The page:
Michigan kicker Matt Wile smooths out early struggles
Ann Arbor — Beyond the postgame locker room celebration, Matt Wile simply went about his business.
Michigan's kicker made three field goals, including one to tie the game and the eventual winner from 37 yards, against Penn State last weekend. He was named the Big Ten special teams player of the week after his career-best performance.
He then went to Grizzly Peak in downtown Ann Arbor with his family.
"Had the smokehouse burger, which was delicious," Wile said, smiling.
That's about as crazy as it got for Wile, who is 8-for-12 on field goals.
As the offense moved the ball closer to field goal range against Penn State, Wile was his usual self, highly involved in the action.
"I was more just really stoked," he said Tuesday as Michigan takes a week off before heading to Michigan State the following Saturday.
"If you ever watch me on the sideline, I get really into the drive. When a big play happens, I'm running partway onto the field. If the ball is on the 50, that means if we can get a certain amount of yards I will be in range.
"Once we start doing that, I like to get three or four kicks into the net. If it's second down, we're in range, I go down there, get next to coach, take a deep breath and I'm usually in a good mindset."
A week before defeating Penn State, which snapped Michigan's three-game losing streak, Wile attempted a 56-yarder that would have given his team the lead at Rutgers with 3 minutes 1 second left.
"Coach (Brady) Hoke called the timeout and asked if I was comfortable kicking it," Wile said. "I wanted to kick it. I thought I would make it."
Wile's kick was blocked by Kemoko Turay, and Michigan lost 26-24.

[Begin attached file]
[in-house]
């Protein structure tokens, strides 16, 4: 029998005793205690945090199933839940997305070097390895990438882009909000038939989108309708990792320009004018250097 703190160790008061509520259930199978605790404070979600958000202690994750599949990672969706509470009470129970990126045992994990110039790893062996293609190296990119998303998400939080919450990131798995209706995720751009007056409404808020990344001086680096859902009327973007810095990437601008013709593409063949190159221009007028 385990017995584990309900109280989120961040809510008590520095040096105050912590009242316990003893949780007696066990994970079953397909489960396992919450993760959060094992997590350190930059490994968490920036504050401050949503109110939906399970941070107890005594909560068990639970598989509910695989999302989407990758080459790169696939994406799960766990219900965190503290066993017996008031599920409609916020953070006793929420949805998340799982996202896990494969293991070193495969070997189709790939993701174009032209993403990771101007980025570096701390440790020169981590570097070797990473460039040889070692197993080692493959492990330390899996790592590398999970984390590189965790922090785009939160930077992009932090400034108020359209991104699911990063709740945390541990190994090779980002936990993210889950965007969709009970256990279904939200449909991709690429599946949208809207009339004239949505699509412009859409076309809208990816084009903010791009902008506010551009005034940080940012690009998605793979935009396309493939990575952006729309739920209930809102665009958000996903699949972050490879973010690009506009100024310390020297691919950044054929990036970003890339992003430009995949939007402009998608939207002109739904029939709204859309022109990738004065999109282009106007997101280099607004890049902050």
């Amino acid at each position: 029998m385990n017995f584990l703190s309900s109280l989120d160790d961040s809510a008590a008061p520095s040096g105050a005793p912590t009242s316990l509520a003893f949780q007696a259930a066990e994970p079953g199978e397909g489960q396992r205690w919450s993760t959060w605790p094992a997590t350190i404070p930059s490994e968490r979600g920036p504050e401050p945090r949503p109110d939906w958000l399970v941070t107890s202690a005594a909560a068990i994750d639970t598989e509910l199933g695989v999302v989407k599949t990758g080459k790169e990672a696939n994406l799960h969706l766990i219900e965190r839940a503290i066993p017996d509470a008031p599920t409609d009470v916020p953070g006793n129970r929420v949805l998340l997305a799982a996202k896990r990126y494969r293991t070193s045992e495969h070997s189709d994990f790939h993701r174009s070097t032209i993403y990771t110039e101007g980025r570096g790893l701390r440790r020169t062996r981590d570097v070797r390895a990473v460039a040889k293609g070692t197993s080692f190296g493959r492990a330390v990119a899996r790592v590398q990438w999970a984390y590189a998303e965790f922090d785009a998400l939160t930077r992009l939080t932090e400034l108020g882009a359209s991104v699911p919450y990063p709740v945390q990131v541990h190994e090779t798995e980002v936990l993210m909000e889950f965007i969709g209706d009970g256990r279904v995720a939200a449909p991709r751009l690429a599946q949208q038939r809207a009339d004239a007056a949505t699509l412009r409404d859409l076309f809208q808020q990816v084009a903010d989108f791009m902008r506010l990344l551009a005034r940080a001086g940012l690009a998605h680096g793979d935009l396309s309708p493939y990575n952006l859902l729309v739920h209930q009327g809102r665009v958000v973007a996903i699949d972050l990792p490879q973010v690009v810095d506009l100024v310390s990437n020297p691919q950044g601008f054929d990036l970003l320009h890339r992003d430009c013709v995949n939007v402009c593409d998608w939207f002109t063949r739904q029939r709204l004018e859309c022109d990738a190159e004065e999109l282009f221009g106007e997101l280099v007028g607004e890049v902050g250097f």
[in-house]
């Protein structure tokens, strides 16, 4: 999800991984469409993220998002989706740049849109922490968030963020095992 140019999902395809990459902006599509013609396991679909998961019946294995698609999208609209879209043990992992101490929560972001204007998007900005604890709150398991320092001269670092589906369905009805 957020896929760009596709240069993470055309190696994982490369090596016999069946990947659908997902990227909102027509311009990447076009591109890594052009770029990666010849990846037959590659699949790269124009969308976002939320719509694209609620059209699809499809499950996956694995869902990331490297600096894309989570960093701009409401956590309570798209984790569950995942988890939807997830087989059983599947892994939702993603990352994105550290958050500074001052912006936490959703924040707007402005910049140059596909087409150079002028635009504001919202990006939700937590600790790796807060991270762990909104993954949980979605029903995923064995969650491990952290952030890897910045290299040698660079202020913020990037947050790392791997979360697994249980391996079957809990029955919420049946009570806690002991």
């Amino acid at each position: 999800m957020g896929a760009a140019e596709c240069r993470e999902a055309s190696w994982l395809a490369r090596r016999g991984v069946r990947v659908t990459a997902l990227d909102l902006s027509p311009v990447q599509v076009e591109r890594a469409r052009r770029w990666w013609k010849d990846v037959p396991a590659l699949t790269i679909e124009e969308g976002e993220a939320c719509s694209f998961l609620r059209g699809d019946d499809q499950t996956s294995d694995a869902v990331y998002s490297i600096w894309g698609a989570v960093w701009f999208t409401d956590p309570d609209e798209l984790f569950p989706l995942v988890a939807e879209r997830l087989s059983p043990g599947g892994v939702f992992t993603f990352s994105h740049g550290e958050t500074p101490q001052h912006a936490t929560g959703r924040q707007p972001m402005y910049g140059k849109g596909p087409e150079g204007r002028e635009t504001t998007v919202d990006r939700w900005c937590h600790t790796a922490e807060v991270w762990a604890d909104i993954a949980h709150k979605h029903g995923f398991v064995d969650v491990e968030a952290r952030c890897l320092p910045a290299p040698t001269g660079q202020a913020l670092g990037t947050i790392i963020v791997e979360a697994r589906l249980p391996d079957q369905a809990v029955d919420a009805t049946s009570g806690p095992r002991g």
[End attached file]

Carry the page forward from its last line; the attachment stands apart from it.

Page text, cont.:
"As a kicker you can tell if you make a kick when you hit the ball," Wile said. "(When) I hit it, in my mind I was like, 'Oh, my God.'
"I remember looking up and just seeing this guy (Turay) way up top. I thought I made it, and the guy from Rutgers made a great play."
Wile has made improvements and adjustments since the start of the season, when he was 1-for-4. He had been pulling out of his kicks, and now relies on his core to keep his body more square through the kick.
"I've always had trouble from the right hash kicking, those first two games when I went 1-for-4, those three misses were on the right hash, and I was just thinking about it too much," Wile said.
"I'm kind of now to the point, if it's a kick, I've done it thousands upon thousands of times, and it's just a kick."
Despite the struggles, Hoke continued to have faith in his kicker. "I've said it every time, he's been on, he's been hitting the ball well," Hoke said after the Penn State game. "The field goal was blocked (at Rutgers), but he hit it well. His confidence is where you want it to be, where he wants it to be, where we want it to be."
Wile said he never worried about his role following his initial struggles.
"That never got into my head," he said. "I definitely was a tough critic on myself because I knew I was better than I was performing. I just practiced and tried to make sure every time I kick a ball in practice, I try to put myself in the position it does matter."
Like most kickers, though, doubt sometimes creeps into Wile's mind. He won't allow it to linger, though, understanding positive visualization is part of his pre-kick process.
"There's always times you're on the sideline maybe the thought, 'What if I miss?' will pop in," Wile said. "Whenever that thought comes in, I immediately get rid of it and it's immediately replaced with the ref putting his hands up and kicking the ball right down the middle."